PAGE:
2 min read

On JavaScript Default Values

With the advent of ECMAScript 2015, the JavaScript language finally supported true default parameters, among other things.

Of course, for years developers have gotten around the official syntactical support by using the logical OR operator:

let method = m || 'GET';

This works, but it’s really just a workaround.

Some History

A little-known but massively popular JavaScript library had come up with another way of expressing default parameter values that was more in line with what eventually landed in ES 6, although it did have the (unfortunate?) condition that one needed to augment Function.prototype (well, there are other ways, but only wimps don’t augment the native types).

Incidentally, this is the strategy that Sulla took after things began to settle down after his proscriptions in 81 BCE.

Let’s See Some Code

Function.prototype.defaults = function (obj, name) {
    const func = this;
    const params = arguments;

    if (func.length < params.length) {
        throw new Error('Too many default arguments.');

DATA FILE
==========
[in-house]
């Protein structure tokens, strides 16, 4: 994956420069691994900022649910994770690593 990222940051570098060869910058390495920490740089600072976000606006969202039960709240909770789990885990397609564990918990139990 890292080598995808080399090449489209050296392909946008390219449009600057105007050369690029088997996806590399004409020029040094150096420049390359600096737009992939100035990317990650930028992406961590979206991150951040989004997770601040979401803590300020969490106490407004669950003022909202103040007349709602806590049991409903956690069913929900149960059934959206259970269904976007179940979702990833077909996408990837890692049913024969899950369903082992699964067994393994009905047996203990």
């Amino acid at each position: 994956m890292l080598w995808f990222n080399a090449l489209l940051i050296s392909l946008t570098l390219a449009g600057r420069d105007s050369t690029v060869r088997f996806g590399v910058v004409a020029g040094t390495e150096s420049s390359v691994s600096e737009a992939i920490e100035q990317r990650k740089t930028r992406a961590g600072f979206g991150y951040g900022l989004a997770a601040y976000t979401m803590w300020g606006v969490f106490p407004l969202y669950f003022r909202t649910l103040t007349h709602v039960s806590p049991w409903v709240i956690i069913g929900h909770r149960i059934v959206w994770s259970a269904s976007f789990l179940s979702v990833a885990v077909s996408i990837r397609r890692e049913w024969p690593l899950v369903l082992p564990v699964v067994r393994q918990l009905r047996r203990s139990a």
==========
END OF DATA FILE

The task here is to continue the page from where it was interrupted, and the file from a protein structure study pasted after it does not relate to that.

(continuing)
let arr = [...arguments, ...Array(fn.length - params.length)];

    return function () {
        const args = arguments;

        return func.apply(
            [...args, ...arr.slice(args.length, arr.length)]

const foobar = function (a, b) {
}.defaults('default_a', 'default_b');

foobar('marius'); // 'marius'
                  // 'default_b'

What Is It Doing?

The outer function will make an array from any passed arguments and stuff it into the arr variable. The trick is to check the function length (the number of arguments the function was defined with) by the number of arguments actually passed at runtime. If fn.length - params.length is greater than zero, then the difference will be appended to the new array as undefined types.

The inner function (closure) will call the closed-over original function and pass it an array of runtime arguments and any default values that are needed that were captured in the outer function.


In the Bad Old Days

So how did we concat arrays and work with the array-like arguments object before the nifty spread operator was gifted to us by the JavaScript overlords? By “borrowing” the slice function from Array.prototype, naturally.

So, instead of the sweet, sweet succinctness of:

    let arr = [...arguments, ...Array(fn.length - params.length)];

You’d have to do:

let arr = Array.prototype.slice.apply(params)
    .concat(new Array(func.length - params.length));

Kids today!